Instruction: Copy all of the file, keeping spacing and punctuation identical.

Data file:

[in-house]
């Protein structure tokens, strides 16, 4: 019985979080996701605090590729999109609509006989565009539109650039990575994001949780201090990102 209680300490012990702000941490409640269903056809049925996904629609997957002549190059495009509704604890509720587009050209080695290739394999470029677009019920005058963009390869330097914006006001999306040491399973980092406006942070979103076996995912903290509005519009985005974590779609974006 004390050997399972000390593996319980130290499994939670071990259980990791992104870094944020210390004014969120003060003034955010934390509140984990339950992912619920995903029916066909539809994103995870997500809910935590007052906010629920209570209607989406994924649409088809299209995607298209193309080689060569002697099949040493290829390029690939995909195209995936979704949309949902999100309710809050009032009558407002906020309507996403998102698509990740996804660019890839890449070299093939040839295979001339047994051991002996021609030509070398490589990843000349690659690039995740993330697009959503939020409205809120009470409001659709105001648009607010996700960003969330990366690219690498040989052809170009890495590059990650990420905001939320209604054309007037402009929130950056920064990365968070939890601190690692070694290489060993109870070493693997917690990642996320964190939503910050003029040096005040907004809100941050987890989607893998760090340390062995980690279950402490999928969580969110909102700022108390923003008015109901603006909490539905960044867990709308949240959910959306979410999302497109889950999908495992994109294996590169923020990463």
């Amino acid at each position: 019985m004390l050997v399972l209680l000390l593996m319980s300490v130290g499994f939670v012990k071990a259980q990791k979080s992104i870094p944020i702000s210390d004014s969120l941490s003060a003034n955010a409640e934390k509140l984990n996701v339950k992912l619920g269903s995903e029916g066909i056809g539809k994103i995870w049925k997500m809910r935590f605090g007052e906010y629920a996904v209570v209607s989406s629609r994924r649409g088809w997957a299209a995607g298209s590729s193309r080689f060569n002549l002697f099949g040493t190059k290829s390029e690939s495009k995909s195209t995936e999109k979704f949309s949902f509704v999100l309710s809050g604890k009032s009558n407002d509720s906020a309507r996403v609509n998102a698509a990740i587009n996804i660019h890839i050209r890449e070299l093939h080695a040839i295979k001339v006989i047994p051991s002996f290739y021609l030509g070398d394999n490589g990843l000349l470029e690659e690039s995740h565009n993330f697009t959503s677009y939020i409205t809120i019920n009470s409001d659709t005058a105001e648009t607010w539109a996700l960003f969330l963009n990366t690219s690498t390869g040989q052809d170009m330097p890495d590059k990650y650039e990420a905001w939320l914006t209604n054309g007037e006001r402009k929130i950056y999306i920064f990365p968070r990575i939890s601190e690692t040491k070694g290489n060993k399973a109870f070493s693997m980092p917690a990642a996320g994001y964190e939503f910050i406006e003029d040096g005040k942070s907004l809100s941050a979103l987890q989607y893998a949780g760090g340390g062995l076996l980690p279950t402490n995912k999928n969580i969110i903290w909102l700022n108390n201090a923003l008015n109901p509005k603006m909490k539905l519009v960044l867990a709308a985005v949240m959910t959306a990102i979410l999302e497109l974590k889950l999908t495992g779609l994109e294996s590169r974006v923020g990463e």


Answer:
[in-house]
């Protein structure tokens, strides 16, 4: 019985979080996701605090590729999109609509006989565009539109650039990575994001949780201090990102 209680300490012990702000941490409640269903056809049925996904629609997957002549190059495009509704604890509720587009050209080695290739394999470029677009019920005058963009390869330097914006006001999306040491399973980092406006942070979103076996995912903290509005519009985005974590779609974006 004390050997399972000390593996319980130290499994939670071990259980990791992104870094944020210390004014969120003060003034955010934390509140984990339950992912619920995903029916066909539809994103995870997500809910935590007052906010629920209570209607989406994924649409088809299209995607298209193309080689060569002697099949040493290829390029690939995909195209995936979704949309949902999100309710809050009032009558407002906020309507996403998102698509990740996804660019890839890449070299093939040839295979001339047994051991002996021609030509070398490589990843000349690659690039995740993330697009959503939020409205809120009470409001659709105001648009607010996700960003969330990366690219690498040989052809170009890495590059990650990420905001939320209604054309007037402009929130950056920064990365968070939890601190690692070694290489060993109870070493693997917690990642996320964190939503910050003029040096005040907004809100941050987890989607893998760090340390062995980690279950402490999928969580969110909102700022108390923003008015109901603006909490539905960044867990709308949240959910959306979410999302497109889950999908495992994109294996590169923020990463």
């Amino acid at each position: 019985m004390l050997v399972l209680l000390l593996m319980s300490v130290g499994f939670v012990k071990a259980q990791k979080s992104i870094p944020i702000s210390d004014s969120l941490s003060a003034n955010a409640e934390k509140l984990n996701v339950k992912l619920g269903s995903e029916g066909i056809g539809k994103i995870w049925k997500m809910r935590f605090g007052e906010y629920a996904v209570v209607s989406s629609r994924r649409g088809w997957a299209a995607g298209s590729s193309r080689f060569n002549l002697f099949g040493t190059k290829s390029e690939s495009k995909s195209t995936e999109k979704f949309s949902f509704v999100l309710s809050g604890k009032s009558n407002d509720s906020a309507r996403v609509n998102a698509a990740i587009n996804i660019h890839i050209r890449e070299l093939h080695a040839i295979k001339v006989i047994p051991s002996f290739y021609l030509g070398d394999n490589g990843l000349l470029e690659e690039s995740h565009n993330f697009t959503s677009y939020i409205t809120i019920n009470s409001d659709t005058a105001e648009t607010w539109a996700l960003f969330l963009n990366t690219s690498t390869g040989q052809d170009m330097p890495d590059k990650y650039e990420a905001w939320l914006t209604n054309g007037e006001r402009k929130i950056y999306i920064f990365p968070r990575i939890s601190e690692t040491k070694g290489n060993k399973a109870f070493s693997m980092p917690a990642a996320g994001y964190e939503f910050i406006e003029d040096g005040k942070s907004l809100s941050a979103l987890q989607y893998a949780g760090g340390g062995l076996l980690p279950t402490n995912k999928n969580i969110i903290w909102l700022n108390n201090a923003l008015n109901p509005k603006m909490k539905l519009v960044l867990a709308a985005v949240m959910t959306a990102i979410l999302e497109l974590k889950l999908t495992g779609l994109e294996s590169r974006v923020g990463e």